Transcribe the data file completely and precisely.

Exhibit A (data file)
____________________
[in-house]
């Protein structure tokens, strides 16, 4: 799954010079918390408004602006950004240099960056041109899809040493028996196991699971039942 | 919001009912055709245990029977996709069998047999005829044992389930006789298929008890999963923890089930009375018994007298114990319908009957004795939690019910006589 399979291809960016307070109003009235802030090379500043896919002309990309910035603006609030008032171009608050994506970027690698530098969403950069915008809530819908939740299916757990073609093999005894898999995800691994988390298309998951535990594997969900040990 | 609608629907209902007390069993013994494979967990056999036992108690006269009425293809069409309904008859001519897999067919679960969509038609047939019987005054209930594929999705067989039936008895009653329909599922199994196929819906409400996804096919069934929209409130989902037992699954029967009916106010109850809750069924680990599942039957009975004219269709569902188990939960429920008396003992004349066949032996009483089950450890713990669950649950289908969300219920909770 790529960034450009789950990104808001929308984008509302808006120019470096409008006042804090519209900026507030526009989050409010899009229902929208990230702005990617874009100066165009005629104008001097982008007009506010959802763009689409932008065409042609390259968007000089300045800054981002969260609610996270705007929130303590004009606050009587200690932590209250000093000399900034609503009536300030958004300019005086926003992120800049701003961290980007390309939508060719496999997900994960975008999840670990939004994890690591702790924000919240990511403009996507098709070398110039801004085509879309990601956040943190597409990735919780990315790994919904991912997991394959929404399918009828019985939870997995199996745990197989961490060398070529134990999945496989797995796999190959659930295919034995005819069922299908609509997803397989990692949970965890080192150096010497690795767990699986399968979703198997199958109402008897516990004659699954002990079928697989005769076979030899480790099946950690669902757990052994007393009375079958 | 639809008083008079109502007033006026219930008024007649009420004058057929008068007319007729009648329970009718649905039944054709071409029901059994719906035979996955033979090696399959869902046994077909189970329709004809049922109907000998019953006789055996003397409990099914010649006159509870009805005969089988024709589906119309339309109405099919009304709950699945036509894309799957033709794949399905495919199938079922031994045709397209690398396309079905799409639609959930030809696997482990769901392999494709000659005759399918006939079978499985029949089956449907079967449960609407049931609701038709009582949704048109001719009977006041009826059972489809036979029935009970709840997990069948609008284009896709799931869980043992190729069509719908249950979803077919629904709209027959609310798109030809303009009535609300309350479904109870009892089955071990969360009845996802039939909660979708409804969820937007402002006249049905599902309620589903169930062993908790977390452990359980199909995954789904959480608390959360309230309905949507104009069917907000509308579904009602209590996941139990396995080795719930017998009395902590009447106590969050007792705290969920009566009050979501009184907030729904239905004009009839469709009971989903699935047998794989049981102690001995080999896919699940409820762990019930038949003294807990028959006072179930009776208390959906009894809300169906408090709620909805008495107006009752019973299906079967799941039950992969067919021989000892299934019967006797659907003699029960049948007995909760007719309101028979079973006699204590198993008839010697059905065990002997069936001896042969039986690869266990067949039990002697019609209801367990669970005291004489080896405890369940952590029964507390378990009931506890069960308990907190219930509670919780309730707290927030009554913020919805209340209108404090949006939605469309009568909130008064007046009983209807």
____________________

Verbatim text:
[in-house]
């Protein structure tokens, strides 16, 4: 799954010079918390408004602006950004240099960056041109899809040493028996196991699971039942 | 919001009912055709245990029977996709069998047999005829044992389930006789298929008890999963923890089930009375018994007298114990319908009957004795939690019910006589 399979291809960016307070109003009235802030090379500043896919002309990309910035603006609030008032171009608050994506970027690698530098969403950069915008809530819908939740299916757990073609093999005894898999995800691994988390298309998951535990594997969900040990 | 609608629907209902007390069993013994494979967990056999036992108690006269009425293809069409309904008859001519897999067919679960969509038609047939019987005054209930594929999705067989039936008895009653329909599922199994196929819906409400996804096919069934929209409130989902037992699954029967009916106010109850809750069924680990599942039957009975004219269709569902188990939960429920008396003992004349066949032996009483089950450890713990669950649950289908969300219920909770 790529960034450009789950990104808001929308984008509302808006120019470096409008006042804090519209900026507030526009989050409010899009229902929208990230702005990617874009100066165009005629104008001097982008007009506010959802763009689409932008065409042609390259968007000089300045800054981002969260609610996270705007929130303590004009606050009587200690932590209250000093000399900034609503009536300030958004300019005086926003992120800049701003961290980007390309939508060719496999997900994960975008999840670990939004994890690591702790924000919240990511403009996507098709070398110039801004085509879309990601956040943190597409990735919780990315790994919904991912997991394959929404399918009828019985939870997995199996745990197989961490060398070529134990999945496989797995796999190959659930295919034995005819069922299908609509997803397989990692949970965890080192150096010497690795767990699986399968979703198997199958109402008897516990004659699954002990079928697989005769076979030899480790099946950690669902757990052994007393009375079958 | 639809008083008079109502007033006026219930008024007649009420004058057929008068007319007729009648329970009718649905039944054709071409029901059994719906035979996955033979090696399959869902046994077909189970329709004809049922109907000998019953006789055996003397409990099914010649006159509870009805005969089988024709589906119309339309109405099919009304709950699945036509894309799957033709794949399905495919199938079922031994045709397209690398396309079905799409639609959930030809696997482990769901392999494709000659005759399918006939079978499985029949089956449907079967449960609407049931609701038709009582949704048109001719009977006041009826059972489809036979029935009970709840997990069948609008284009896709799931869980043992190729069509719908249950979803077919629904709209027959609310798109030809303009009535609300309350479904109870009892089955071990969360009845996802039939909660979708409804969820937007402002006249049905599902309620589903169930062993908790977390452990359980199909995954789904959480608390959360309230309905949507104009069917907000509308579904009602209590996941139990396995080795719930017998009395902590009447106590969050007792705290969920009566009050979501009184907030729904239905004009009839469709009971989903699935047998794989049981102690001995080999896919699940409820762990019930038949003294807990028959006072179930009776208390959906009894809300169906408090709620909805008495107006009752019973299906079967799941039950992969067919021989000892299934019967006797659907003699029960049948007995909760007719309101028979079973006699204590198993008839010697059905065990002997069936001896042969039986690869266990067949039990002697019609209801367990669970005291004489080896405890369940952590029964507390378990009931506890069960308990907190219930509670919780309730707290927030009554913020919805209340209108404090949006939605469309009568909130008064007046009983209807």